Margit Säde speaks at The Hearing Voices Café about her exhibition “source amnesia” – on text produced in unconventional ways, sometimes as the result of extreme and hallucinatory perception.
Source amnesia is the inability to remember where, when or how previously learned information has been acquired, while retaining the factual knowledge. This branch of amnesia is associated with the malfunctioning of one’s explicit memory. It is likely that the disconnect between having the knowledge and remembering the context in which the knowledge was acquired is due to a dissociation between semantic and episodic memory – an individual retains the semantic knowledge (the fact), but lacks the episodic knowledge to indicate the context in which the knowledge was gained. Continue reading The Hearing Voices Café: Margit Säde speaks about Source Amnesia
Last night, for example, I heard her (you know, my anima, the sibyl) singing along with a choir:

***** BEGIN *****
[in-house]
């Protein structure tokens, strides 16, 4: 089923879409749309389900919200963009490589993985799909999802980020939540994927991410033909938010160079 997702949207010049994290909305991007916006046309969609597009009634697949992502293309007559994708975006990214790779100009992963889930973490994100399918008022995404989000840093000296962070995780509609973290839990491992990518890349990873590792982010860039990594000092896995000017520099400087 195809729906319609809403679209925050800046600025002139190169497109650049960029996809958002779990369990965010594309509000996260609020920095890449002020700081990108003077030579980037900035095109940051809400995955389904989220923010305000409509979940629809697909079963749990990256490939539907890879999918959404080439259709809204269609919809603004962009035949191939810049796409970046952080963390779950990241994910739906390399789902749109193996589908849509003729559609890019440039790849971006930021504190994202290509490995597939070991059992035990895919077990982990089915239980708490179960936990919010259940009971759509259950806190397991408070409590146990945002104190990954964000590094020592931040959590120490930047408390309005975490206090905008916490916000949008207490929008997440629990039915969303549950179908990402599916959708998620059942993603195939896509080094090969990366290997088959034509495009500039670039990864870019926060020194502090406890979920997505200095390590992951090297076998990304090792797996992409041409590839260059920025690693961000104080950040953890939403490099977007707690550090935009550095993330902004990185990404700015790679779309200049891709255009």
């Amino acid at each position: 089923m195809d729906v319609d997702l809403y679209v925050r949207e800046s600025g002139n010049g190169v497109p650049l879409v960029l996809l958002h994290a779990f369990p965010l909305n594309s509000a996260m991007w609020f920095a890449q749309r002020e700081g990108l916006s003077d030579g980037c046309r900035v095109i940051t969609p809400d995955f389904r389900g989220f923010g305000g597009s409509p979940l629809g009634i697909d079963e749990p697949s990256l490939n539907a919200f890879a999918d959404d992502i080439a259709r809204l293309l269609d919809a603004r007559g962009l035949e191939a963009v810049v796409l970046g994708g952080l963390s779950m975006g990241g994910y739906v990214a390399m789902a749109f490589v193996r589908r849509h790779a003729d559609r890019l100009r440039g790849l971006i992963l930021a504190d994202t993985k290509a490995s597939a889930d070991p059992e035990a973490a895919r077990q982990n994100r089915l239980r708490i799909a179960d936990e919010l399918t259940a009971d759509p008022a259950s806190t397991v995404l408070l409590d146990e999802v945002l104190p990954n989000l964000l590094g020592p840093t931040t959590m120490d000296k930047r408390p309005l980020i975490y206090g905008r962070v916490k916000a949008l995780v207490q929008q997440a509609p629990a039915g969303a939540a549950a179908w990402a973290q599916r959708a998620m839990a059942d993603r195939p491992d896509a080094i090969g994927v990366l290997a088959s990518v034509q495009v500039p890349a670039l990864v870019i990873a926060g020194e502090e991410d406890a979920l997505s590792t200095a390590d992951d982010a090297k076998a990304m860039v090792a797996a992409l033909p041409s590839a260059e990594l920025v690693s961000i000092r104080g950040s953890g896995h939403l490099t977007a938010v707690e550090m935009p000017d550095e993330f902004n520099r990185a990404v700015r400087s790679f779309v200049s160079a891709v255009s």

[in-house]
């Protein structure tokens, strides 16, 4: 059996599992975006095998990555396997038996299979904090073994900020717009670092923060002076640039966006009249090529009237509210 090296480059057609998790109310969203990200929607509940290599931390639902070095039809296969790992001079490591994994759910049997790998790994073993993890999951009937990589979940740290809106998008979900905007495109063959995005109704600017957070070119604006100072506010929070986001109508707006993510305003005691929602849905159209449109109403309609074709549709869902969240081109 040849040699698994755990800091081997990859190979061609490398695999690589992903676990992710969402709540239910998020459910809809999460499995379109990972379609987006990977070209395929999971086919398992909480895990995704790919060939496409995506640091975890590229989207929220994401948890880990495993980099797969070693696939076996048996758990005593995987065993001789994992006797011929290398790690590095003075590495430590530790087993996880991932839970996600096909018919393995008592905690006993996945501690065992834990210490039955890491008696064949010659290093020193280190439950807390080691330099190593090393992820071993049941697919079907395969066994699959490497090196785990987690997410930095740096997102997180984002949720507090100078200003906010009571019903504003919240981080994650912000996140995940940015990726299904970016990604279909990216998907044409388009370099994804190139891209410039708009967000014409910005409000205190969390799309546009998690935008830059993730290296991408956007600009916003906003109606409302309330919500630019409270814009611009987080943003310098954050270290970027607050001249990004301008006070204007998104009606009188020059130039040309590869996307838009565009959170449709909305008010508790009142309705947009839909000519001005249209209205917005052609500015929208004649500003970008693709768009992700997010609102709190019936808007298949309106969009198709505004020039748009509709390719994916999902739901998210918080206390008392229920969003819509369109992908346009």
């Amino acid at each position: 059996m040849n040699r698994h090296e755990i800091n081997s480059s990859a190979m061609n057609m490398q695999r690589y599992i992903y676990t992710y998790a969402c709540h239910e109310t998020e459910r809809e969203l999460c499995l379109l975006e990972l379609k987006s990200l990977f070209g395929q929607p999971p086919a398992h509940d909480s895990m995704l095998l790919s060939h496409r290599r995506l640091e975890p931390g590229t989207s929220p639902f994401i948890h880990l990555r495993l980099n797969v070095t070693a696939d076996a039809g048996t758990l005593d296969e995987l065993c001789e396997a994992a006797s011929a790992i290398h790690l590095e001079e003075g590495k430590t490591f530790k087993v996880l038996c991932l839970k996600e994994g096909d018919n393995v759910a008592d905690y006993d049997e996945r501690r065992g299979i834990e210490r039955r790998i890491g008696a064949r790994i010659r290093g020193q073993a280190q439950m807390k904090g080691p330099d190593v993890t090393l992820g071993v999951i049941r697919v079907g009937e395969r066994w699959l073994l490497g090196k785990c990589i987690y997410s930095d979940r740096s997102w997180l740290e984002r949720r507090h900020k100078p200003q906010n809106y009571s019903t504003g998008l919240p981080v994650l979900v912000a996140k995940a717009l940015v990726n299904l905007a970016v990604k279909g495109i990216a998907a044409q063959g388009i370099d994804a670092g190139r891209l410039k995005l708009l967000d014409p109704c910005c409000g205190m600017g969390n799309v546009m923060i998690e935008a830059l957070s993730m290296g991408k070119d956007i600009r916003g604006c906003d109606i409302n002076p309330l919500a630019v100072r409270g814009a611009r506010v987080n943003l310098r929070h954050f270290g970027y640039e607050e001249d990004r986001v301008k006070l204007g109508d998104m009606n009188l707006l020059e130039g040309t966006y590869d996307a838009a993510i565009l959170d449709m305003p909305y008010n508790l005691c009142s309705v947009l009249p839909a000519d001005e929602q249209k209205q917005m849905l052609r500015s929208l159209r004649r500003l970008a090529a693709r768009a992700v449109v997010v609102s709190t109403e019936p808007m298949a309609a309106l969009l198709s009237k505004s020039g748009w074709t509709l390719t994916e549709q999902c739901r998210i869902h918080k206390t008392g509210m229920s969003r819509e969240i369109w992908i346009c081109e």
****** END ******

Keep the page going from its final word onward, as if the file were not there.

You must put your slippers on
To walk toward the dawn
With advice like that, how can I lose? (Seriously, she did sing that, but what it means I have no idea. I don’t even own any slippers. Two nights ago I dreamed about the Goddess Aurora, who is the Greek Goddess of the Dawn. I sure have odd nights.)
Hearing Voices: The Histories, Causes and Meanings of Auditory Verbal Hallucinations, Simon McCarthy-Jones, Cambridge University Press, page 362
What is most problematic for the development of any inner speech account of auditory hallucinations is that we still know next to nothing about thought itself. Until we have some idea of the nature of thought and how the brain produces it, it remains very hard to assess how unusual manifestations of it result in auditory hallucinations. How can we know how thoughts relate to voices until we know what thinking itself is like? We have already seen how a traditional corollary discharge account views auditory hallucinations as resulting from efference copy signals from inner speech productions in left Broca’s area not being communicated correctly to the left speech perception regions of the brain, but what other accounts may we consider?
Continue reading Thoughts on Thought